I do not agree with the opinion that some soldier could not have made such a paradoxical statement, when pressed on the issue. People say the darndest things.

Neither do I.
Let me know if you ever encounter anyone saying such a thing.

Originally posted by RandySpears
I do not agree with the opinion that some soldier could not have made such a paradoxical statement, when pressed on the issue.

As a responsble reporter, Arnett should have been presenting what the source intended to say. You can get anyone to say anything, if you talk enough. Think of Homer and the babysitter!

Well, I do not agree.

There are no journalist ethics that demands or even promotes the journalist to restate a persons opinions in a better way than the person himself is able to.

But I think you guys are missing the point. It seems obvious that Arnett used the quote not as a way of attributing certain opinions to an individual soldier but rather for the purpose of characterization of that event. Indeed no one individual was indicated.

So, was it a fair characterization of the battle for Ben Tre? I am not very familiar with this incident. Zigaretten seem to hint that the Viet Cong should really be held responsible. I wonder how much consensus there is among international observers on this interpretation.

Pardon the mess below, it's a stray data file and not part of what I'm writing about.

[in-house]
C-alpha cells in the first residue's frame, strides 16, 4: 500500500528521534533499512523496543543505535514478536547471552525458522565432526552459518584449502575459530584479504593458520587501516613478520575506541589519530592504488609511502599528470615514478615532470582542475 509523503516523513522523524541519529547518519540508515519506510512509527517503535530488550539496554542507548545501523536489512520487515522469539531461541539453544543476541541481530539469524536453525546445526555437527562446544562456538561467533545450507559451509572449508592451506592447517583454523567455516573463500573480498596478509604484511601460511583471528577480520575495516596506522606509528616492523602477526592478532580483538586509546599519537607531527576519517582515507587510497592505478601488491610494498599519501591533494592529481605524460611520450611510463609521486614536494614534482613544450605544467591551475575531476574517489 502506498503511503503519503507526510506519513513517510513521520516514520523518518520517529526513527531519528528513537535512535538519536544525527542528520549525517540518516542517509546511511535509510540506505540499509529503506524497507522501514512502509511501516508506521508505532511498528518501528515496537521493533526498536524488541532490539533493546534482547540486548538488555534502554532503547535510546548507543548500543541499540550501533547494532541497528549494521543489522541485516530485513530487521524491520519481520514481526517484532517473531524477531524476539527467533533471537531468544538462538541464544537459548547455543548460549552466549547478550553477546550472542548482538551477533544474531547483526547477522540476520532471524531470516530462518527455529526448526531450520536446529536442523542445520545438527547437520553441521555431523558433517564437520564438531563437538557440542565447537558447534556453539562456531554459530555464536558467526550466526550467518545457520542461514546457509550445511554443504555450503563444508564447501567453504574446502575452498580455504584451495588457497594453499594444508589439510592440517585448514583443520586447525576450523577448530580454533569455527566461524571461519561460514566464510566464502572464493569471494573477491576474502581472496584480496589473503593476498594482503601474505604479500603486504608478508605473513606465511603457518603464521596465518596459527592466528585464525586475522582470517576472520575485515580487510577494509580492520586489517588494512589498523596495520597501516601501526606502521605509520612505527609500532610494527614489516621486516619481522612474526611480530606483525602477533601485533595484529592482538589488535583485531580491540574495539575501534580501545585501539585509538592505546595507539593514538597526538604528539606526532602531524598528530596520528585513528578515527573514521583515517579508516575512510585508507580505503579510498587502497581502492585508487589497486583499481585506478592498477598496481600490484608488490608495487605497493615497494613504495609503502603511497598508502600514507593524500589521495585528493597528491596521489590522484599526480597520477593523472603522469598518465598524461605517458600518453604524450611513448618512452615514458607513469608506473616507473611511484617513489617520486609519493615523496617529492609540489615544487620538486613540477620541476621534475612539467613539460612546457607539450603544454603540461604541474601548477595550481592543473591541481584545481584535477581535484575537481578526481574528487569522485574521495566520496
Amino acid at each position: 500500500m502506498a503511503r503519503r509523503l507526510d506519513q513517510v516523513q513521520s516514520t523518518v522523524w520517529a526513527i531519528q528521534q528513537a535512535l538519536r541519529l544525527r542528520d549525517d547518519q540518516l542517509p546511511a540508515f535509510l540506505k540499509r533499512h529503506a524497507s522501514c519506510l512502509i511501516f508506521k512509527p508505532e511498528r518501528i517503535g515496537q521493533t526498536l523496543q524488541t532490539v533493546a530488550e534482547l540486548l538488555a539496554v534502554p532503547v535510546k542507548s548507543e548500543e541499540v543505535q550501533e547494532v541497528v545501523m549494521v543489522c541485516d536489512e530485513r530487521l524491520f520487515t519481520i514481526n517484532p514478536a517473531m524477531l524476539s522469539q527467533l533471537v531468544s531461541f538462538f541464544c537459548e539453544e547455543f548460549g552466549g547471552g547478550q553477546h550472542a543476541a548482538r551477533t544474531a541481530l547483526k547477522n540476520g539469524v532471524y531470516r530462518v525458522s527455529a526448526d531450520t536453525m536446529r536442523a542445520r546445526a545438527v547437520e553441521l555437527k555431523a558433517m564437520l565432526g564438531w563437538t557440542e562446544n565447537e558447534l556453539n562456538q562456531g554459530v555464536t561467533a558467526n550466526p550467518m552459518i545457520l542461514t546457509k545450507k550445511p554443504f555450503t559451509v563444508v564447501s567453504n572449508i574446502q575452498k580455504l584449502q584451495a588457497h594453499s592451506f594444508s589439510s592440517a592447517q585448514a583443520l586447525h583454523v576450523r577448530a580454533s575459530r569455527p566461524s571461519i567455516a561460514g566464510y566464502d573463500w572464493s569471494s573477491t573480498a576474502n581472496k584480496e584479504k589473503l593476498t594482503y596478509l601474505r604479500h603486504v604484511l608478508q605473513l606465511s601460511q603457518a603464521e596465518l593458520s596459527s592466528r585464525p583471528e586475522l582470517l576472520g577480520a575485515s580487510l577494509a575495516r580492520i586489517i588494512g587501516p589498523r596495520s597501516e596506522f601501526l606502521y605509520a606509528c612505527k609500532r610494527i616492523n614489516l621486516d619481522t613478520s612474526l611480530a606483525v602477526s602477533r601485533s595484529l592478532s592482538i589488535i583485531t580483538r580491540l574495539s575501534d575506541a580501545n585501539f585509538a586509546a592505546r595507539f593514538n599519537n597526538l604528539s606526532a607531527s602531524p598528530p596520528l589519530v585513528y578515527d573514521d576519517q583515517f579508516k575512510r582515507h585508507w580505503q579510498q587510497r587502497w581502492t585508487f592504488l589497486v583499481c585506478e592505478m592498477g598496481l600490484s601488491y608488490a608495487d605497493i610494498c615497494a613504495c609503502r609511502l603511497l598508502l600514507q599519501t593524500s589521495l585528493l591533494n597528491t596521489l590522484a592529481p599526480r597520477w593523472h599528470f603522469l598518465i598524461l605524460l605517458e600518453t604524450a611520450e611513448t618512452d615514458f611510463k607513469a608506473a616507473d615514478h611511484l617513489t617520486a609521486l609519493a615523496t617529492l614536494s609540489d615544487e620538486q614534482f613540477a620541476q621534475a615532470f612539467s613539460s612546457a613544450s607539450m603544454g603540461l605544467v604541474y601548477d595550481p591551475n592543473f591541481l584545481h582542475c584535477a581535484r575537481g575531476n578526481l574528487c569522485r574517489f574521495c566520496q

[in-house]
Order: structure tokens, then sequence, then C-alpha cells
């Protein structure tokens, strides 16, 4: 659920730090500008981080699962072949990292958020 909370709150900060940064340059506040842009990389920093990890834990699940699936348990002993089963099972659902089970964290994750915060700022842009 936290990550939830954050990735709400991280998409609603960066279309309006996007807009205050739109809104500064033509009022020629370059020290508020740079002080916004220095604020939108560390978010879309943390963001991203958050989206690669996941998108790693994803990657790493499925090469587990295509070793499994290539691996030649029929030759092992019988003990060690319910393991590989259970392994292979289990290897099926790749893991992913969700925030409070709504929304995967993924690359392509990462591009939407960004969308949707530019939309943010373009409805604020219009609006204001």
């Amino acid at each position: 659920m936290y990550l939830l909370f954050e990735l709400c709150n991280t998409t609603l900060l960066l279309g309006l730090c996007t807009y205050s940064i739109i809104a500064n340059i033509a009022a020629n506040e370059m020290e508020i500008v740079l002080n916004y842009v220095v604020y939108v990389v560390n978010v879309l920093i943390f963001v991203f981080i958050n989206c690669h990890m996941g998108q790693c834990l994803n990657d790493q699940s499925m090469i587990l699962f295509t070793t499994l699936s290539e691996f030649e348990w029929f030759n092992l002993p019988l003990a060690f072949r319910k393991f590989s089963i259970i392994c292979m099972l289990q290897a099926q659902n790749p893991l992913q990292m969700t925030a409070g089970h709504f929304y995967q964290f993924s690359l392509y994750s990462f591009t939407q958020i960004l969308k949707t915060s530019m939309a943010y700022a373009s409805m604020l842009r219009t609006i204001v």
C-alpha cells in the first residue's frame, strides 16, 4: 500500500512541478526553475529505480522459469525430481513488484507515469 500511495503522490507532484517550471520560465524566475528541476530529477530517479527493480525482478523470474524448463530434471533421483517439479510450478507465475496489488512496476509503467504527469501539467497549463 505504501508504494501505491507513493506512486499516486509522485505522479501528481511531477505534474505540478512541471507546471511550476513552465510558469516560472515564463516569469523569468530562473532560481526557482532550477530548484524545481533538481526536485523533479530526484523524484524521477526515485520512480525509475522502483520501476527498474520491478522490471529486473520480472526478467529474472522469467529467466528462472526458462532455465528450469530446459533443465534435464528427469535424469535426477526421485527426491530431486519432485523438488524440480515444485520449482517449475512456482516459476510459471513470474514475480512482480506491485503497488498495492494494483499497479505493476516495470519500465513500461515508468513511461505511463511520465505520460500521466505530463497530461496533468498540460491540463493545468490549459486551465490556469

Was it a fair characterization of the Vietnam War? Yes, I would say so. Certainly in regard to incidents like My Lai. And given the historical reality of a country stricken by war for decades and in the end still not “saved” i’d say that “We had to destroy the village in order to save it” is quite appropriate.

Hm, some son-of-a-goit has linked this thread to Slashdot’s front page…
“Pedal you hamsters, PEDAL!!!

Hey - Stop opressing the Hampsters!

maybe hampsters need to be oppressed to be freed…

My guess is that the original speaker was focusing on the had to imperative rather than the destroy/save oxymoron. – trying to salvage a sense of ‘it was the best we could do for them’ out of an essentialy unsalvable situation.

These sorts of situations are the breeding ground for such PR bloopers. My favorite was the French diplomat trying to put the best face on the French nuclear tests in the pacific:

Do you seriously think that Eddie Murphy’s writers could come up with a better line than that?

What I’d like to know is who first reported that “hippie/peaceniks spitting on returning troops in the airport” bullpucky.

Even if it was said in that form, it makes complete sense militarily. Military success means conquering the ground, no matter what shape the ground is in when you are done. No, I did not just say that it is OK to bomb cities filled with babies into oblivion – that is another issue relating to the laws of war. What I am saying is that flattening buildings is what the military does best, as true today as it was two thousand years ago.

Peter Arnett–aka Saddam Hussein’s propaganda mouthpiece. If he were to say that drinking concentrated nitric acid were unhealthy, I’d look for independent verification from three different sources.